When a change in the state of a system, for example the climate, leads to additional and increased change.
Positive feedback mechanisms include:
Reduced albedo: When increased temperature melts more of the ice in the ocean and the glaciers, then the reflection, the so-called albedo, of the Earth's surface decreases. Absorbing more of the Sun's energy makes the temperature increase even more, and more ice melts.
CO2 absorption: The oceans absorb CO2 gas from the atmosphere in their surface waters. But a warmer atmosphere increases temperature of the surface waters, which decreases the water's ability to absorb C02. When less of the CO2 is absorbed from the atmosphere, the concentration of this greenhouse gas rises, and adds to global warming.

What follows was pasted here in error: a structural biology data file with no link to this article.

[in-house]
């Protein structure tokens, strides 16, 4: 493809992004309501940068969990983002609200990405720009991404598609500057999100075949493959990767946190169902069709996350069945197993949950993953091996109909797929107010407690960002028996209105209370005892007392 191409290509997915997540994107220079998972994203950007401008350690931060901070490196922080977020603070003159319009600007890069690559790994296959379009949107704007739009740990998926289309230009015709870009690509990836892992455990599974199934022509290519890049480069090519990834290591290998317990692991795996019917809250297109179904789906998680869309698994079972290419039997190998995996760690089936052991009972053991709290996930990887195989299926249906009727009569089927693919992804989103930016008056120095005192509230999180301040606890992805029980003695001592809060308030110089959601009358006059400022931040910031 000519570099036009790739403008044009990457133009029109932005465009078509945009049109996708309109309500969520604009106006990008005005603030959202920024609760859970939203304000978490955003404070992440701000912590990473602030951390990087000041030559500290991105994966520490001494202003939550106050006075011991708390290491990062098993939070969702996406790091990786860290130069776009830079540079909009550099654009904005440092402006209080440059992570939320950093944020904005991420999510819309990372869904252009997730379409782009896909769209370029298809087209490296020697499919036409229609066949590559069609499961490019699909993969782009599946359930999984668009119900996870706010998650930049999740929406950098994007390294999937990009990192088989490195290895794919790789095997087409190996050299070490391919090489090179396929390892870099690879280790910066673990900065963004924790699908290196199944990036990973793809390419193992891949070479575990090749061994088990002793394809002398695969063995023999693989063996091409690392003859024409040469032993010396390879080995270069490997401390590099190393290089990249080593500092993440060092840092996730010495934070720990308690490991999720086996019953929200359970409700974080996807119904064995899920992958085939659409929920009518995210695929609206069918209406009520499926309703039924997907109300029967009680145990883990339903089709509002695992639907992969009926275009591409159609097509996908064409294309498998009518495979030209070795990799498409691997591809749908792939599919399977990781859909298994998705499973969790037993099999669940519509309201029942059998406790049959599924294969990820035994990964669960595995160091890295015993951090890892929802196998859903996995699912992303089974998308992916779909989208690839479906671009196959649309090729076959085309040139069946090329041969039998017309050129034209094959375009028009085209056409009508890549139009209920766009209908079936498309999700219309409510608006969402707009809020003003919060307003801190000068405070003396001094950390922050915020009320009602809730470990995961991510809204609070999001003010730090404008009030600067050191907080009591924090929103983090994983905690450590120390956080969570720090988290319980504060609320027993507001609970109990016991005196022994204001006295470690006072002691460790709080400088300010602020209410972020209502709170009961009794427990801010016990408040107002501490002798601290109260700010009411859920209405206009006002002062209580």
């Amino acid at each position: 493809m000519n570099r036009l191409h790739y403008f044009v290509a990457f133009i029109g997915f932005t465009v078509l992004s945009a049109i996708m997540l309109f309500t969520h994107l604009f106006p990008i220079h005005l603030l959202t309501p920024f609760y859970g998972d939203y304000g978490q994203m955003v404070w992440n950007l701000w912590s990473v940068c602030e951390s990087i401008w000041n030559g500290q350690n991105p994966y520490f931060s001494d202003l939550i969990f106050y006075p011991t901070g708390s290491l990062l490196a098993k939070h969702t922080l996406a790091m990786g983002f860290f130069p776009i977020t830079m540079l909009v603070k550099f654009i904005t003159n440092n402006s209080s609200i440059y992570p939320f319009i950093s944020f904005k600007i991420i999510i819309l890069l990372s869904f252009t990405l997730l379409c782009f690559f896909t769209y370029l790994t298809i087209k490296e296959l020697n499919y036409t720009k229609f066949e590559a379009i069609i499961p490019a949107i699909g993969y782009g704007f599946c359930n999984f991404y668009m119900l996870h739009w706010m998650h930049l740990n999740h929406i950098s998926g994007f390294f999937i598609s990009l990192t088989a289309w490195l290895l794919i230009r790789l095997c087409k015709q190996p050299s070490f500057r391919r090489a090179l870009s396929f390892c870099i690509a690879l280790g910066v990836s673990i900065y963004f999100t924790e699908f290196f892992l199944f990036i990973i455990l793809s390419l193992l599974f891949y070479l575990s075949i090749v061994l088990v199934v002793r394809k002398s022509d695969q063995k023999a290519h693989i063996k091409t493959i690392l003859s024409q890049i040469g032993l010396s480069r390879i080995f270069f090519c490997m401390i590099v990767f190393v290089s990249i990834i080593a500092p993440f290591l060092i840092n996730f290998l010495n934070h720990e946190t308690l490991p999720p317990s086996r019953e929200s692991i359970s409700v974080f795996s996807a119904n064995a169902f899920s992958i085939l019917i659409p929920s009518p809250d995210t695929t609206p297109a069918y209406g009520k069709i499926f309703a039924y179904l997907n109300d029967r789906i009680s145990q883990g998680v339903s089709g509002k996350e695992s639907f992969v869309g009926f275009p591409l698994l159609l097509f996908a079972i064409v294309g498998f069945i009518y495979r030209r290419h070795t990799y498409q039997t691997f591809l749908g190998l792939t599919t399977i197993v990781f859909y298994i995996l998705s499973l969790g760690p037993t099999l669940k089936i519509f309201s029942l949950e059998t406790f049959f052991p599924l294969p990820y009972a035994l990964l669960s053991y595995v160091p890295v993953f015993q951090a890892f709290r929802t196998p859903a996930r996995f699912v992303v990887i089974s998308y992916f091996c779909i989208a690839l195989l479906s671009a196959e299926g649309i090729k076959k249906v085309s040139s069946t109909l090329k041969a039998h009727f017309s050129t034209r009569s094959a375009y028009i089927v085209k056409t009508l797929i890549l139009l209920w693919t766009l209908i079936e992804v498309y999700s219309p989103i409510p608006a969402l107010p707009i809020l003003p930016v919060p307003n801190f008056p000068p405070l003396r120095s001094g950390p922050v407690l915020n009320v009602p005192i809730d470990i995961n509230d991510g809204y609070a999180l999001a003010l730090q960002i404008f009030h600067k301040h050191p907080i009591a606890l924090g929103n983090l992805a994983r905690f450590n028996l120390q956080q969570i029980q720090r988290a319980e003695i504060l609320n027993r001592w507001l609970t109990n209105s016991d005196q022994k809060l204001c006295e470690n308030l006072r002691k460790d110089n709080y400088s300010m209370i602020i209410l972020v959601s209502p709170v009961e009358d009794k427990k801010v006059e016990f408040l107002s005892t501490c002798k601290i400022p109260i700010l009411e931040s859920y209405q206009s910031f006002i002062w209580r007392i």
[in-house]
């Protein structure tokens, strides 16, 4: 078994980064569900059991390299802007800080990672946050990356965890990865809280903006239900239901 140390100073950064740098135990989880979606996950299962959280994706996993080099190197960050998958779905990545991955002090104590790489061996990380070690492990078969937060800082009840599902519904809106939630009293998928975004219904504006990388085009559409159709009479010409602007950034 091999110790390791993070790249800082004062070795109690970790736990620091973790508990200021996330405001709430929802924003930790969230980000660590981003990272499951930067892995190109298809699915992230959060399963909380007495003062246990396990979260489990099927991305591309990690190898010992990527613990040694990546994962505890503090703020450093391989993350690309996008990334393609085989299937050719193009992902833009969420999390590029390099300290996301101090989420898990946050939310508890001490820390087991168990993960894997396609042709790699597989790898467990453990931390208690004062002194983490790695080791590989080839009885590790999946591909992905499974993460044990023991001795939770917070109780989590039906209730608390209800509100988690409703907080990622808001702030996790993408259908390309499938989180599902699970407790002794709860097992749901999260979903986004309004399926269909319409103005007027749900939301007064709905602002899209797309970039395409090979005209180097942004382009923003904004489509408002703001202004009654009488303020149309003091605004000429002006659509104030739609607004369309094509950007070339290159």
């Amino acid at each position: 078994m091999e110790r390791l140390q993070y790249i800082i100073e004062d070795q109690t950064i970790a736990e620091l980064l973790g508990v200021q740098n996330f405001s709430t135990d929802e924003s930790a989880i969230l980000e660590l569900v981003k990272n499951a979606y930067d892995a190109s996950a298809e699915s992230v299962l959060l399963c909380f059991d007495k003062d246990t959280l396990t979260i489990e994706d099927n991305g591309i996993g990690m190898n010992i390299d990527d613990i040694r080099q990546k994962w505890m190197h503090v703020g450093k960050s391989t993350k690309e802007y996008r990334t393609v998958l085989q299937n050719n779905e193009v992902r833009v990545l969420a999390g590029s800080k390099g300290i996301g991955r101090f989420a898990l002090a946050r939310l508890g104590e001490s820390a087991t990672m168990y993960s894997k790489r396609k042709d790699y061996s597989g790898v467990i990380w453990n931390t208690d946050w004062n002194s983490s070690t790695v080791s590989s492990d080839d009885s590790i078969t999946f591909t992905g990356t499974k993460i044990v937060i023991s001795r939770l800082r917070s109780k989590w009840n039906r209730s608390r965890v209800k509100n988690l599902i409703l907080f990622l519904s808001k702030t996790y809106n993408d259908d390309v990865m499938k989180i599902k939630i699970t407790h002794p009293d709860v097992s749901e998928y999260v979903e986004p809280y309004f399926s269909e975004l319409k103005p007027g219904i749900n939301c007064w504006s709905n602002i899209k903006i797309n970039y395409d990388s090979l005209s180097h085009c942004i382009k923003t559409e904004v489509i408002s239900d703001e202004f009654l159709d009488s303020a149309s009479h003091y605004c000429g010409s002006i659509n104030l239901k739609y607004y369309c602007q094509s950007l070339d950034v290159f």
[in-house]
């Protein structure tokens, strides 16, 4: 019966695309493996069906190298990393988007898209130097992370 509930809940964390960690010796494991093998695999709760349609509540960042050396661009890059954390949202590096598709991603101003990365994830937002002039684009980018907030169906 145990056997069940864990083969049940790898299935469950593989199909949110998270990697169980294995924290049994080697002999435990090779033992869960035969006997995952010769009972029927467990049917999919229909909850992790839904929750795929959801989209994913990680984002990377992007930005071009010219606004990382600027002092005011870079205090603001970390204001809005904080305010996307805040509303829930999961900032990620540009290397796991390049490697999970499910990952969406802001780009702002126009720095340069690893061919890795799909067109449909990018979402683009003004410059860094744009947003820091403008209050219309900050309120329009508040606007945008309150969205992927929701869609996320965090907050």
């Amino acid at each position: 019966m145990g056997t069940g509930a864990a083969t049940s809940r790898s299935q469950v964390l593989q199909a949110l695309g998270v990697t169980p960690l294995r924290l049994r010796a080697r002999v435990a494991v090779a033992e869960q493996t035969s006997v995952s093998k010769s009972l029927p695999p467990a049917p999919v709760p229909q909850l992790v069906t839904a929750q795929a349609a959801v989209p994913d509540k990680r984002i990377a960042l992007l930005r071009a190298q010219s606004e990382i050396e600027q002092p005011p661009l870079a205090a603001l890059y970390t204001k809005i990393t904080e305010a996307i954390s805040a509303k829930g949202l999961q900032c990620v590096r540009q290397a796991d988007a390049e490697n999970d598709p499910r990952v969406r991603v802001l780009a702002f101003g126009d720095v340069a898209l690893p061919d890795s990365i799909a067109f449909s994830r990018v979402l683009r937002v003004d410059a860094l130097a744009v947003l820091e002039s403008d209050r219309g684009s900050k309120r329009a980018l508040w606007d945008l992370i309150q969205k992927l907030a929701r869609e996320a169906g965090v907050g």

Atmospheric water vapor: In this scenario global warming leads to increased evaporation of water to the atmosphere. Water is the most important natural greenhouse gas, and will further increase the warming. Then more water evaporates and so on.
Positive feedbacks are often linked to tipping points, where the mechanism becomes irreversible. Yet, it is possible to imagine some negative feedback mechanisms that may stop or reverse the effect. For example the heating by increased water vapor may be opposed by more clouds reflecting sunlight.